Texas Tech hosts Texas in Lubbock on Saturday with state bragging rights on the line (Texas A&M notwithstanding). And the Red Raiders will be appropriately outfitted for the affair by Under Armour.
via Lost Lettermen
Texas Tech hosts Texas in Lubbock on Saturday with state bragging rights on the line (Texas A&M notwithstanding). And the Red Raiders will be appropriately outfitted for the affair by Under Armour.
via Lost Lettermen
FORT WORTH, Texas (AP) — TCU opens its 2012 season at home Sept. 8 against Grambling State, a week before the Horned Frogs make their Big 12 debut at Kansas.
After the Sept. 15 game at Kansas, the Horned Frogs play non-conference games against Virginia and at SMU before their first Big 12 home game Oct. 6 against Iowa State.
The Big 12 finally released its 10-team, round-robin schedule Tuesday after West Virginia, the Big 12′s other newcomer, settled a lawsuit with the Big East to clear the way to begin play in the Big 12 next season.
TCU plays at West Virginia on Nov. 3.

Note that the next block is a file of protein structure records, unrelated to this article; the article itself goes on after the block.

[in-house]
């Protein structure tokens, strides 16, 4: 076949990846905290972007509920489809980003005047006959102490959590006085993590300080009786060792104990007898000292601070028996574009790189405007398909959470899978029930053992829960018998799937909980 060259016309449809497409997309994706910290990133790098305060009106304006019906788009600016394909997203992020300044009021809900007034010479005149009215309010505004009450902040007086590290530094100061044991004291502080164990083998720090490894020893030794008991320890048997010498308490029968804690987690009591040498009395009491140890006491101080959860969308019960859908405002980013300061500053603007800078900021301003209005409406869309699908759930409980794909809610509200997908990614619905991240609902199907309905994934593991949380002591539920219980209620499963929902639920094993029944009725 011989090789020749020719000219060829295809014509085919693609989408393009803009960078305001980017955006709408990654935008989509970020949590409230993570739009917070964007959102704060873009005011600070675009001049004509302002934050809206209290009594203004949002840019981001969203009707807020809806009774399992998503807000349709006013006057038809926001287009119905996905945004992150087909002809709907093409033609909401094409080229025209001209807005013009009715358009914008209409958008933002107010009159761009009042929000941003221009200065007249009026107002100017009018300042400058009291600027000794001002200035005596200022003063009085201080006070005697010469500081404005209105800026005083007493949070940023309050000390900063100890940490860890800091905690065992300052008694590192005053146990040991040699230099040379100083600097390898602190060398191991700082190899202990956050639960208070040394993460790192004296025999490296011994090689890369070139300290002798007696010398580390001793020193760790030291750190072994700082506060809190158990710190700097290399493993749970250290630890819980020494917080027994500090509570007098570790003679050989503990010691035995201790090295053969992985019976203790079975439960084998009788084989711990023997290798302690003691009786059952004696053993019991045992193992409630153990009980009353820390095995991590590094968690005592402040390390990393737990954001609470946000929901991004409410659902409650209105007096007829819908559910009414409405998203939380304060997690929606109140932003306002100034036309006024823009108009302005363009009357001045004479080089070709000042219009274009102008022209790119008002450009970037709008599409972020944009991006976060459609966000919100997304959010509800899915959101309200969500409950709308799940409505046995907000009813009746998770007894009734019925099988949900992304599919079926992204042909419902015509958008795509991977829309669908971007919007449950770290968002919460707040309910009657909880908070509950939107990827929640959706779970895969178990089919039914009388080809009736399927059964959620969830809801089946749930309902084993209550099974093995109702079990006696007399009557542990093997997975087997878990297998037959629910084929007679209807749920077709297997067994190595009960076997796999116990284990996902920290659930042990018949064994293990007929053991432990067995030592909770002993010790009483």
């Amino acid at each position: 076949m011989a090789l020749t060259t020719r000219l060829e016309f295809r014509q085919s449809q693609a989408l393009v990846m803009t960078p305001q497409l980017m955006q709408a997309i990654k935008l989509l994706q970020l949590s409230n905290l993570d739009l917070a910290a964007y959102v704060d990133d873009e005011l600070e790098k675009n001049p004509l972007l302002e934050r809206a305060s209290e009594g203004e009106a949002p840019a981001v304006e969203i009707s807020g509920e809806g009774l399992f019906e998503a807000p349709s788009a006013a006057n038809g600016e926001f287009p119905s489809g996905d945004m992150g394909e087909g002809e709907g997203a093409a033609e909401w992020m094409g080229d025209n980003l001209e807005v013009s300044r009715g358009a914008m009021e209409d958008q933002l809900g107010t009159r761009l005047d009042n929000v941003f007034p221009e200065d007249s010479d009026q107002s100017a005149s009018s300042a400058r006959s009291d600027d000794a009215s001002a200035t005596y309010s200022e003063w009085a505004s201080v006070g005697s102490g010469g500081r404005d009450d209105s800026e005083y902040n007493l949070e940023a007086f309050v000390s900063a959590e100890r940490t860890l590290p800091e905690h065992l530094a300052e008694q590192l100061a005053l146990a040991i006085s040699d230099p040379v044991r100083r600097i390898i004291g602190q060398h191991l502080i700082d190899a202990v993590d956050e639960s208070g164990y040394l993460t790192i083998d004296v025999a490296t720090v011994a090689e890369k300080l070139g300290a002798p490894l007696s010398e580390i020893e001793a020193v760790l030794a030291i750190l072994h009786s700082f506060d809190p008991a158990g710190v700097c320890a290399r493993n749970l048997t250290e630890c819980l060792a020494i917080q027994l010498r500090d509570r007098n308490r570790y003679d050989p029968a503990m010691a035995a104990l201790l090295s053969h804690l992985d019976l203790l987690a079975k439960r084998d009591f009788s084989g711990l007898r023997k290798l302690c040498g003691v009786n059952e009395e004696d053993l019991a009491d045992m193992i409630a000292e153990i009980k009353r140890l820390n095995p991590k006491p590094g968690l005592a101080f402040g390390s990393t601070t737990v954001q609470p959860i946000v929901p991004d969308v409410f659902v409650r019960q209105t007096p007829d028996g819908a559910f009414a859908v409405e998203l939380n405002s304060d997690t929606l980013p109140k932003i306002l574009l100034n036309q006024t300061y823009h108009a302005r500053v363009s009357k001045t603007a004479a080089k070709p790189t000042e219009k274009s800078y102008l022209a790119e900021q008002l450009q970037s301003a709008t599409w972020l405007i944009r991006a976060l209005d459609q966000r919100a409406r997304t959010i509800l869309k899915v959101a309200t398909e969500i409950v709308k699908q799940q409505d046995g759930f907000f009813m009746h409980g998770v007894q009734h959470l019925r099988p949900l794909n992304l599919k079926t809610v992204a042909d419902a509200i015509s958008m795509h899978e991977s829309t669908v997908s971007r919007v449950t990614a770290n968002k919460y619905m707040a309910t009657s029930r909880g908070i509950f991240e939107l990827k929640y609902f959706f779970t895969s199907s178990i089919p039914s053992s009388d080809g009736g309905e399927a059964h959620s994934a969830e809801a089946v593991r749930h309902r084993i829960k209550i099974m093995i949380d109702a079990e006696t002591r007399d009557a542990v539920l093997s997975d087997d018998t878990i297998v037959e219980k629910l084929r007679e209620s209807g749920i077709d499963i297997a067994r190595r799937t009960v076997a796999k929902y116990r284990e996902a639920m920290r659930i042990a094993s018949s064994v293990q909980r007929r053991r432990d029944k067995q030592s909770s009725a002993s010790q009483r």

Texas Tech, Kansas State and Oklahoma are the other Big 12 home games for TCU. The Frogs also play at Baylor, Oklahoma State and Texas.
Luke Adams is a freshman guard on the Texas Tech basketball team. The 5’9″ 150-pounder from Big Spring, Texas played 11 minutes for the Red Raiders in a 75-69 loss to TCU Tuesday night. Adams recorded 3 points, 3 assists, and a steal playing some mop-up duties.
Texas Tech insider Chris Level tweeted that TCU fans were taunting Adams for looking like Justin Bieber. Only there was one key problem: Adams is deaf and can’t hear the taunts.
Full story at Larry Brown Sports
LUBBOCK, Texas (AP) — There is a lot of new at Texas Tech this season.
New coach Billy Gillispie is starting over after getting fired in 2009 from Kentucky and a drunken-driving conviction there. And his new team will have just three players back from last season. The other 10 include nine freshman.
Texas Tech fans are hopeful Gillispie can do in Lubbock what he did at UTEP and Texas A&M. He turned those programs around in a few years.
The 51-year-old Texas native, who is 140-85 in his seven Division I seasons, says he believes Texas Tech can bring a national title to Lubbock because there is more parity now in college basketball.